Advocate staff report
Laura Cole was stunned when she heard her name called in the Scott High School auditorium filled with her students, colleagues and state and local education officials.
The Kenton County mathematics teacher was named the winner of the Milken Educator Award, often referred to as the “Oscars of Teaching.” The award, which comes with $25,000, is sponsored by the Milken Family Foundation.
“My mind just went blank and I was just in shock, because I just did not think they were awarding it to me,” Cole said at the Feb. 26 ceremony. “There are so many great teachers at our school. So many people would have fulfilled what the Milken Foundation described as the winner of this award.”
Interim Education Commissioner Kevin Brown presented Cole with the award at the assembly which included First Lady Britainy Beshear, Milken Educator Awards Senior Program Director Greg Gallagher, Kenton County Superintendent Henry Webb and school board members Shannon Herold and Karen Collins.
“It is an incredible honor to be here as we celebrate our most valuable educational resource – our hardworking, dedicated teachers,” Brown said. “The work is not always easy, and the days are often long, but our Kentucky educators work tirelessly to ensure all students meet high expectations and acquire the skills and knowledge they will need to be successful in life.”
Cole, a graduate of Jefferson County Schools, teaches Geometry, Algebra II and a dual-credit college algebra course at Scott, where she has been on the faculty since 2008.
“I take the responsibility of the award, and hopefully I will continue to work hard for our kids and my colleagues here at Scott High School, but also know that I can reach more people in the state of Kentucky and also hopefully reach and mentor teachers across the country,” she said.
Cole serves on Scott’s school-based decision making council, runs the math department’s professional learning community and spends significant time on professional development.
She has elevated student performance by grouping her ninth- and 10th-grade students by similar skill levels, then adjusting the teams based on individual data. Cole’s students’ test scores are the highest in the district, said Collins, board vice chairwoman, who added she was honored to attend the ceremony to witness Cole’s surprise.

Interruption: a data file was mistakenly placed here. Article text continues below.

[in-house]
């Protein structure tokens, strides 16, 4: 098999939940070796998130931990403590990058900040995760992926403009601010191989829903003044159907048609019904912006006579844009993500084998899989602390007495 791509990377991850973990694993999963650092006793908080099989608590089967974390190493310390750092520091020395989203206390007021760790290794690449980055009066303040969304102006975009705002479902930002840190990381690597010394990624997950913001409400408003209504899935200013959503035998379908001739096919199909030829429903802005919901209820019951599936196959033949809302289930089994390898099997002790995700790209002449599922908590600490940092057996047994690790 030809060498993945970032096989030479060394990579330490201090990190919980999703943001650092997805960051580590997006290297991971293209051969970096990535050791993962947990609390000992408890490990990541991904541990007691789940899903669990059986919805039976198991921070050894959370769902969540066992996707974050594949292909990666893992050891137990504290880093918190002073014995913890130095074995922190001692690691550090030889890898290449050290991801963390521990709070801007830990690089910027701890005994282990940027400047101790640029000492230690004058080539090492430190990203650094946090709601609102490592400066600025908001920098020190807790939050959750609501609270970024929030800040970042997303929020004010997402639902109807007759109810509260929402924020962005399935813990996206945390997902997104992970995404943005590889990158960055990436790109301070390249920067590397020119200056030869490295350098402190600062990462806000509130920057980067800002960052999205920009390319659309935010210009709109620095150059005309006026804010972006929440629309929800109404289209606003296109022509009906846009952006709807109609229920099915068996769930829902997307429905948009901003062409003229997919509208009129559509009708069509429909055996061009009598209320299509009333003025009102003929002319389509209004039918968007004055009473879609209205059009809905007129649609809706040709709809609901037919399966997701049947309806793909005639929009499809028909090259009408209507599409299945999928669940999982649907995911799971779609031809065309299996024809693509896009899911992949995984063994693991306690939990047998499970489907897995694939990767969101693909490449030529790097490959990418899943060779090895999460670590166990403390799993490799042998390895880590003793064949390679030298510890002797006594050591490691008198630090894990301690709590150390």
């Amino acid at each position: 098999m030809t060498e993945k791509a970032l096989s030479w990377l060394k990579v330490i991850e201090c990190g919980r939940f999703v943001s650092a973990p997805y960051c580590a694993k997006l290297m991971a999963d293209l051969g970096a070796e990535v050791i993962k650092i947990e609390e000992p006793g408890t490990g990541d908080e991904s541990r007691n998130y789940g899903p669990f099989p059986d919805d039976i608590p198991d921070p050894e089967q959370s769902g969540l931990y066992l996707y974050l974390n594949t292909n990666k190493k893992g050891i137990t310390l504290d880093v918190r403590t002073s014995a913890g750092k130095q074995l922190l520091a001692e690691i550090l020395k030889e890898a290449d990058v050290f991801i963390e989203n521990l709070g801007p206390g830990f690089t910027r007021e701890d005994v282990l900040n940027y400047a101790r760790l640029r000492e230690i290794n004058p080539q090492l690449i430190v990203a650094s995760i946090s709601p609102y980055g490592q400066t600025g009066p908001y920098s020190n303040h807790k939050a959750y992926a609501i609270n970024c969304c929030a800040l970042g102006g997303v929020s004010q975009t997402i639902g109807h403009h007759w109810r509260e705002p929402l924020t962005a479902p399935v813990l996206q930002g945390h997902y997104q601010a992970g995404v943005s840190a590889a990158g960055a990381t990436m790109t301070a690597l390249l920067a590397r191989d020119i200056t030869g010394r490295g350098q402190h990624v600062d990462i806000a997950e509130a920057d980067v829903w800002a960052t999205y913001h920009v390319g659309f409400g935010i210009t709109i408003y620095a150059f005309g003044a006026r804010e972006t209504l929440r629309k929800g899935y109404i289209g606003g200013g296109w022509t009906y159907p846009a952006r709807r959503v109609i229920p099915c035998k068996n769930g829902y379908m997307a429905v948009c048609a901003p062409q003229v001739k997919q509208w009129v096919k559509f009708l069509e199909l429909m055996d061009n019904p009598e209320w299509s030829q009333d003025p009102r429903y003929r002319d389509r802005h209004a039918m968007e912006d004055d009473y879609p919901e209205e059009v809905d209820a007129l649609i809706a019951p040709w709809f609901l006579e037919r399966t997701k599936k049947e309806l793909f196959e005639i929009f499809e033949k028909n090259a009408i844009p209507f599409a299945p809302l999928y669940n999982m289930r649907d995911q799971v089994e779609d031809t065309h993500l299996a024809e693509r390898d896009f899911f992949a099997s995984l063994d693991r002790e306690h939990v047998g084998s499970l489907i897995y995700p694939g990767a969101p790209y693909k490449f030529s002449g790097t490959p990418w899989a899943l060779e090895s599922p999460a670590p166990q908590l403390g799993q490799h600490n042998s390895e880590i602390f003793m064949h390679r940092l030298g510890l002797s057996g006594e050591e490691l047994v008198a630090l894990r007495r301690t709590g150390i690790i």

“It was just so awesome, so exciting,” Collins said. “It was just so great for the district. I can't say enough.”
Herold, a retired teacher who taught in the district for more than 30 years, said Cole’s students’ reactions when they heard her name showed just how much she is admired.
“It brings tears to my eyes because those students were just so thrilled. You could tell that it wasn't really a shock to them once they thought about it, because she must be just an outstanding teacher,” she said. “To see those kids light up, stand up, cheering for her, she is well loved not only by the students but also by her colleagues.”
Through a grant from the Bill & Melinda Gates Foundation, Cole helps teachers in the district implement math standards and teaching strategies by holding workshops, visiting classrooms and modeling lessons on video.
The school board also recognized Cole for her award at the board’s March meeting.
“Laura just shines a light as an amazing educator, mentor and colleague, but also on Kenton County as we’re working hard to educate all kids to become successful in their lives,” Herold said.
Cole is one of just 40 winners of the Milken Award this year and the only one in Kentucky.
Beshear said she and her husband, Gov. Andy Beshear, were thrilled to celebrate Cole’s win.
“Andy and I understand the valuable impact that educators have on the students that walk through their doors every day,” she said. “This administration is committed to strengthening and lifting up education, and we are inspired by the work of dedicated teachers like Laura.”